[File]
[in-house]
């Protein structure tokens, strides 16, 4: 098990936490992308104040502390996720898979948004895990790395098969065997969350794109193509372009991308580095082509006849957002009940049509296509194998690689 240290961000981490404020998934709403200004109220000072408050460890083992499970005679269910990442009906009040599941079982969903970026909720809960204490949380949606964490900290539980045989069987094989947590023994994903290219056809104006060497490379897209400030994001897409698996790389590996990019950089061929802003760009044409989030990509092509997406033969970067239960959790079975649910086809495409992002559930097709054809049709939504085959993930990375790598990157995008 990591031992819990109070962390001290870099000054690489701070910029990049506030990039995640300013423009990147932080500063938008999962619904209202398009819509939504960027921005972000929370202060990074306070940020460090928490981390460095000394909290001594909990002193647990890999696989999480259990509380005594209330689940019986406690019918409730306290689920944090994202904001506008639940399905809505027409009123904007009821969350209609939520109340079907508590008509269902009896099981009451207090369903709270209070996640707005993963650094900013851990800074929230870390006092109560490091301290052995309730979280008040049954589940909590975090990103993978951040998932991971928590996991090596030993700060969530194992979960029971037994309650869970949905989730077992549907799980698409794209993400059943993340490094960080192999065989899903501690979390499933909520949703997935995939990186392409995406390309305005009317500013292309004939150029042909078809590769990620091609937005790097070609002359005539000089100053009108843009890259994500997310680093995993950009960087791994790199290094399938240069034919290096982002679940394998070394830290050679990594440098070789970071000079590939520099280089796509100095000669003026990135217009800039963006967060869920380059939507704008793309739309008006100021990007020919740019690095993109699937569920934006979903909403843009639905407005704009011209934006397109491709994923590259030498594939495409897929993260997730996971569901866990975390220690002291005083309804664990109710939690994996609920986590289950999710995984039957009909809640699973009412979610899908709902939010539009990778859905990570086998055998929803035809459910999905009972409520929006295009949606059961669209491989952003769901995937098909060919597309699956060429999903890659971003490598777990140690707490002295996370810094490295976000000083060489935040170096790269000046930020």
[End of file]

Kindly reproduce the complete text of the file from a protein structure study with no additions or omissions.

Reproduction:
[in-house]
């Protein structure tokens, strides 16, 4: 098990936490992308104040502390996720898979948004895990790395098969065997969350794109193509372009991308580095082509006849957002009940049509296509194998690689 240290961000981490404020998934709403200004109220000072408050460890083992499970005679269910990442009906009040599941079982969903970026909720809960204490949380949606964490900290539980045989069987094989947590023994994903290219056809104006060497490379897209400030994001897409698996790389590996990019950089061929802003760009044409989030990509092509997406033969970067239960959790079975649910086809495409992002559930097709054809049709939504085959993930990375790598990157995008 990591031992819990109070962390001290870099000054690489701070910029990049506030990039995640300013423009990147932080500063938008999962619904209202398009819509939504960027921005972000929370202060990074306070940020460090928490981390460095000394909290001594909990002193647990890999696989999480259990509380005594209330689940019986406690019918409730306290689920944090994202904001506008639940399905809505027409009123904007009821969350209609939520109340079907508590008509269902009896099981009451207090369903709270209070996640707005993963650094900013851990800074929230870390006092109560490091301290052995309730979280008040049954589940909590975090990103993978951040998932991971928590996991090596030993700060969530194992979960029971037994309650869970949905989730077992549907799980698409794209993400059943993340490094960080192999065989899903501690979390499933909520949703997935995939990186392409995406390309305005009317500013292309004939150029042909078809590769990620091609937005790097070609002359005539000089100053009108843009890259994500997310680093995993950009960087791994790199290094399938240069034919290096982002679940394998070394830290050679990594440098070789970071000079590939520099280089796509100095000669003026990135217009800039963006967060869920380059939507704008793309739309008006100021990007020919740019690095993109699937569920934006979903909403843009639905407005704009011209934006397109491709994923590259030498594939495409897929993260997730996971569901866990975390220690002291005083309804664990109710939690994996609920986590289950999710995984039957009909809640699973009412979610899908709902939010539009990778859905990570086998055998929803035809459910999905009972409520929006295009949606059961669209491989952003769901995937098909060919597309699956060429999903890659971003490598777990140690707490002295996370810094490295976000000083060489935040170096790269000046930020």